Get ready for a smarter CSTD.
Working with hazardous drugs can be dangerous. The exposure during compounding, administering and other handling has been linked to significant adverse health effects including cancers, infertility and more. Over 5.5 million healthcare workers are exposed annually to hazardous drugs during the preparation and delivery of chemotherapy, which studies have shown to cause serious health problems. Protective equipment intended to shield you from these dangers often can be complicated, difficult to use, and provide incomplete solutions.
That’s why Corvida Medical® is developing halo.
Process and engineering solutions have evolved to protect workers and patients when chemotherapy is prepared and delivered. A cornerstone technology that has emerged is the Closed System Transfer Device (CSTD). The devices provide vapor and leak-proof connections between the components used in the compounding and administrative chemotherapy processes. The components include drug vial adapters, syringe and line adapters, and bag spikes. At each one of these connections there is an opportunity for chemo to enter the working or patient environment, and the CSTD devices safely lock up those connections to contain drug through the reconstitution and transfer steps.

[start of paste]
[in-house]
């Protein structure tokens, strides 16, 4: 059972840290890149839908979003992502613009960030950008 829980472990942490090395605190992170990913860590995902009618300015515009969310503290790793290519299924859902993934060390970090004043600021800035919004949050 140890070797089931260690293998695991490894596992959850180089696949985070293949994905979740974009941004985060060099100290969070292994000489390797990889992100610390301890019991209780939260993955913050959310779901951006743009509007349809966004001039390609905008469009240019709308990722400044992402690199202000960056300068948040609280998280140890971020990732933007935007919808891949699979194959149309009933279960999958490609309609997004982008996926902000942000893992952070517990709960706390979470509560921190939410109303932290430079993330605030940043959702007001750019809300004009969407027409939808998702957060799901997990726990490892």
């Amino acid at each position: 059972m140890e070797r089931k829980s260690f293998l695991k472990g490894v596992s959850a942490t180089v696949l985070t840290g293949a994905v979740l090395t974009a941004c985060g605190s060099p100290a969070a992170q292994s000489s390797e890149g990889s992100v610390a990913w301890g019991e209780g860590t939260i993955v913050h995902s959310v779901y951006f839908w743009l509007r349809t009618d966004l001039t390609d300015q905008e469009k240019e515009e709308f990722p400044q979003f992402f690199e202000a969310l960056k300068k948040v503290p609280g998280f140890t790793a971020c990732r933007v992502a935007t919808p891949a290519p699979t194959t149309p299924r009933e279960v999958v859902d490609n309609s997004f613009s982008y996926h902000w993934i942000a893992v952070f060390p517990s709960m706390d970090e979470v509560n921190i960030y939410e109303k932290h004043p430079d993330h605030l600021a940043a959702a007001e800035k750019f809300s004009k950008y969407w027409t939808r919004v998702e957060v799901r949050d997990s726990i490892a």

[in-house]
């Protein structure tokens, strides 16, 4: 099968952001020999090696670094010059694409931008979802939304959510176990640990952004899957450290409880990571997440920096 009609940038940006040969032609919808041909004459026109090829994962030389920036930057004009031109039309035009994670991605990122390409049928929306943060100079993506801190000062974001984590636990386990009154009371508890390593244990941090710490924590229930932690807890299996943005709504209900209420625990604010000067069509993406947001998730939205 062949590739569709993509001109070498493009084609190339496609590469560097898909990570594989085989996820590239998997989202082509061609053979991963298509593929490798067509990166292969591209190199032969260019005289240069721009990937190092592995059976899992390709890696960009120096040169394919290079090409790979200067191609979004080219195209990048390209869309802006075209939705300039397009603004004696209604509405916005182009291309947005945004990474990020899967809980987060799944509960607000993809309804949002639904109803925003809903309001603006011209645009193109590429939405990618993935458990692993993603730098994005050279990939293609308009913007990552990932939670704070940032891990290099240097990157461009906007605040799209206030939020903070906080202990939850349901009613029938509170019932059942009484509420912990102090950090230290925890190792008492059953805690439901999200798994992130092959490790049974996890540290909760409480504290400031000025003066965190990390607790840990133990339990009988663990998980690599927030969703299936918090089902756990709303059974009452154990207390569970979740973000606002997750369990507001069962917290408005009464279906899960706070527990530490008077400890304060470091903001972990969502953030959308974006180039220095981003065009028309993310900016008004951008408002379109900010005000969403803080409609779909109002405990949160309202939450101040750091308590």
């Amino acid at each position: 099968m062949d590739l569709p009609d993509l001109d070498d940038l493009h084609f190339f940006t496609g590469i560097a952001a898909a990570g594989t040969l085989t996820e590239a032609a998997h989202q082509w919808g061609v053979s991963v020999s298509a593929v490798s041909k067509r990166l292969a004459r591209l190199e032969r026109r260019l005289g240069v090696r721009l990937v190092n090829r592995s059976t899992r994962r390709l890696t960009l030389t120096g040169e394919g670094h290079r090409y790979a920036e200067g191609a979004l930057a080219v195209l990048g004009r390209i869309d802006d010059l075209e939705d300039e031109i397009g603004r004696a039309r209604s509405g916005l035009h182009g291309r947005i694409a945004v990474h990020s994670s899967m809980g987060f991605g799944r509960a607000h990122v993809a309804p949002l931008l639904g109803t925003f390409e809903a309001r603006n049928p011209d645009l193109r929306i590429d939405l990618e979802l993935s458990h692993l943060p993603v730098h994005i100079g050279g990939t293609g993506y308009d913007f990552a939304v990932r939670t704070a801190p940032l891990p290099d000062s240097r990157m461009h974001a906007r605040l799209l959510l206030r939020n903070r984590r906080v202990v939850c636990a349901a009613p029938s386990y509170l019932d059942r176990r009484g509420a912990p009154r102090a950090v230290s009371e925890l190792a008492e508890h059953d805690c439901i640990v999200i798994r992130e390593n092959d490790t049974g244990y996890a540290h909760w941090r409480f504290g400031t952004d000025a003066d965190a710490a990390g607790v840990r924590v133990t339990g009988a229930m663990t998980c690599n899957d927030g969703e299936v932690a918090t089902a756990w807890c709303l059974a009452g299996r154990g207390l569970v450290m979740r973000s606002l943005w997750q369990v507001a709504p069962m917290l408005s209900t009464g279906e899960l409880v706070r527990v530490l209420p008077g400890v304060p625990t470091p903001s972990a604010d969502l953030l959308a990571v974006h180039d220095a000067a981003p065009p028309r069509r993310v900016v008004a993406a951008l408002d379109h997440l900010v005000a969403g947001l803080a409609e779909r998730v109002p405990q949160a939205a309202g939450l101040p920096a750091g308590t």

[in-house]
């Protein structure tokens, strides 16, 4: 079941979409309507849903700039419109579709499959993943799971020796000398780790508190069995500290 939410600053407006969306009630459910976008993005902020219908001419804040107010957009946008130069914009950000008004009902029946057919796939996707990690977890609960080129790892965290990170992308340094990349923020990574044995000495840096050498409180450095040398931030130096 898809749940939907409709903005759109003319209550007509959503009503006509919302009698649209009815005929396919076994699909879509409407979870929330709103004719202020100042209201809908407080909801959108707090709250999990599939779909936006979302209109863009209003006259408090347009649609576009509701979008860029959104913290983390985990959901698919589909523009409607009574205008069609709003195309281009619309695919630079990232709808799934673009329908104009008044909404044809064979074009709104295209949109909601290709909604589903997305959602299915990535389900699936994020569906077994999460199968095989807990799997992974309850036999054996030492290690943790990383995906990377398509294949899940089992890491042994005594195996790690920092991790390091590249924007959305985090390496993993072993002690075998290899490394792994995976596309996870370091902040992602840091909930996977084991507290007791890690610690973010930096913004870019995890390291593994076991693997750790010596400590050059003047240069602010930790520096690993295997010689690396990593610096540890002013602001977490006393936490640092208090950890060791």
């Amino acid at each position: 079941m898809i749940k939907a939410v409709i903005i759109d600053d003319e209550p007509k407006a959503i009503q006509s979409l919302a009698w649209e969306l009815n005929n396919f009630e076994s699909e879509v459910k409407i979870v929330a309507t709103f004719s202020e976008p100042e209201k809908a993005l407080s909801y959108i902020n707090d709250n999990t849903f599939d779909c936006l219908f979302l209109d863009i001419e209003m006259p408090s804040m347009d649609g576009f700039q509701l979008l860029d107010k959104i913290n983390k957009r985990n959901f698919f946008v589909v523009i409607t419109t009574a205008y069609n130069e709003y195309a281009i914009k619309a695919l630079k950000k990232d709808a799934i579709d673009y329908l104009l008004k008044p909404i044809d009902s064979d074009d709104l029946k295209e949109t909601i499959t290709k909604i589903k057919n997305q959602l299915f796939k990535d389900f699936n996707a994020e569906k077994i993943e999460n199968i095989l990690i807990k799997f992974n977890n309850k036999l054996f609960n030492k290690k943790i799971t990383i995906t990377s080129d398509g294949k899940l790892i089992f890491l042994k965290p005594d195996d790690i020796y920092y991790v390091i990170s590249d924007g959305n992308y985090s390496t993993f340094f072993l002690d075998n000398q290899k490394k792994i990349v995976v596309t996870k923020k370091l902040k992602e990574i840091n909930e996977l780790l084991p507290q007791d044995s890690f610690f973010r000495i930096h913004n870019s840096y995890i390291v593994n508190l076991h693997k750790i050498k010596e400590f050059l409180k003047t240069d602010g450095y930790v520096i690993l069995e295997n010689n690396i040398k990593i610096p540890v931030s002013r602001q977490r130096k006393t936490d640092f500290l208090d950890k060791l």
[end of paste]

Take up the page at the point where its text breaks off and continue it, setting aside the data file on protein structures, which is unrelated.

However the safe handling methods available today are not perfect. Research and testing has shown that there are functional improvements that would make CSTDs more efficient to use and more effective. At Corvida, we have designed the Halo from the ground up to address these improvements focusing on the most important element of product design, the end user.
Problems with Common Methods of Handling Hazardous Drugs
- Existing methods provide inadequate containment
- Existing methods have a confusing array of parts, too many pieces, too many steps
- Existing methods make cleaning critical sites nearly impossible due to part geometry
- Existing methods may not adequately protect user from risks of needle sticks
- Existing methods make it difficult to determine if secure connections have been made due to difficulty of product use
- Many of the existing methods do not provide users feedback on handling
- Awkward physical design and high prevalence of repetitive stress injuries due to significant twists and motions required for connections by existing methods